Recently Bharti Airtel’s payments bank venture — Airtel M Commerce Services Ltd. — has become the first entity to receive final approval from the Reserve Bank of India (RBI) to start a payments bank.

What are Payment banks:-

New stripped-down type of banks, which are expected to reach customers mainly through their mobile phones rather than traditional bank branches.

What they can and can’t do:-

-They can’t offer loans but can raise deposits of upto Rs. 1 lakh, and pay interest on these balances just like a savings bank account does.

-They can enable transfers and remittances through a mobile phone.

-They can offer services such as automatic payments of bills, and purchases in cashless, chequeless transactions through a phone.

-They can issue debit cards and ATM cards usable on ATM networks of all banks.

-They can transfer money directly to bank accounts at nearly no cost being a part of the gateway that connects banks.

-They can provide forex cards to travellers, usable again as a debit or ATM card all over India.

-They can offer forex services at charges lower than banks.

-They can also offer card acceptance mechanisms to third parties

Who has Reserve Bank granted in-principle approval to be a payment bank?

Note- (The list as such is not important , but we recommend just go over it so that if the questions comes you can give one or two examples)

-Aditya Birla Nuvo Ltd

-Airtel M Commerce Services Ltd

-Cholamandalam Distribution Services Ltd

-Department of Posts

-Fino PayTech Ltd

-National Securities Depository Ltd

-Reliance Industries Ltd

-Dilip Shantilal Shanghvi

-Vijay Shekhar Sharma

-Tech Mahindra Ltd

-Vodafone m-pesa Ltd

Why are they going to be a game-changer?

This is for the first time in the history of India’s banking sector that RBI is giving out differentiated licences for specific activities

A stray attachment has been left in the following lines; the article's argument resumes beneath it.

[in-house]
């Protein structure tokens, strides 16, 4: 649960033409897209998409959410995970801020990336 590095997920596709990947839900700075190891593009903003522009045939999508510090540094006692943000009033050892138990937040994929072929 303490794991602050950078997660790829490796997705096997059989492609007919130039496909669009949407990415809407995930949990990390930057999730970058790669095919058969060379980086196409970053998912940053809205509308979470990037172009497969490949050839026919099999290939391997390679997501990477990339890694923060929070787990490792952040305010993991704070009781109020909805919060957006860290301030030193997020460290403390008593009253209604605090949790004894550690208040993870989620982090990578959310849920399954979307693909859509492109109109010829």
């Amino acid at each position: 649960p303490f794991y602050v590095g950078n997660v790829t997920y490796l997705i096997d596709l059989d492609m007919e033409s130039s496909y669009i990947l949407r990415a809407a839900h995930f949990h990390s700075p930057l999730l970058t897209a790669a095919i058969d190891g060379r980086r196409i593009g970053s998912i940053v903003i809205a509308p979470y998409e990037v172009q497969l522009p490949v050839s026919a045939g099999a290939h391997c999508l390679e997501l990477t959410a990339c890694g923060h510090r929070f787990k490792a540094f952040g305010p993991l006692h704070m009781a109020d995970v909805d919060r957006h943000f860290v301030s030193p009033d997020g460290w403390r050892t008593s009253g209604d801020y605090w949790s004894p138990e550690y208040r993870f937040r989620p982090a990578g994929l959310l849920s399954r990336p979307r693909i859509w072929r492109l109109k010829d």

The move is seen as a major step in pushing financial inclusion in the country.

The Reserve Bank expects payment banks to target India’s migrant labourers, low-income households and small businesses, offering savings accounts and remittance services with a low transaction cost.

It hopes payments banks will enable poorer citizens who transact only in cash to take their first step into formal banking.

It could be uneconomical for traditional banks to open branches in every village but the mobile phones coverage is a promising low-cost platform for quickly taking basic banking services to every rural citizen. The innovation is also expected to accelerate India’s journey into a cashless economy.

Payment banks can also play a crucial role in implementing the government’s direct benefit transfer scheme, where subsidies on healthcare, education and gas are paid directly to beneficiaries’ accounts.

What has the experience been in other countries?

Payment technologies have proved hugely popular in other developing countries. In Kenya, the most cited success story, Vodafone’s M-Pesa is used by two in three of adults to store money, make purchases and transfer funds to friends and relatives

Lodha Panel Report:-


Recently defending Justice Lodha Panel recommendations, Supreme Court of India has observed that these recommendations do not infringe on anyone’s fundamental right as there are no private citizens on the Board of Control for Cricket in India (BCCI).

Important recommendations:

One state, one cricket body: One association for each state with  a full member and have right to vote. One unit should represent one state.

CEO-run organization: Proposed appointment  CEO accountable to a nine-member apex council.

Under RTI:- Proposed BCCI should come under Right to Information Act.

Ethics officer:Recommended an Ethics Officer, who would be responsible for resolving issues related to the conflict of interest. Ethics officer would be a former High Court judge.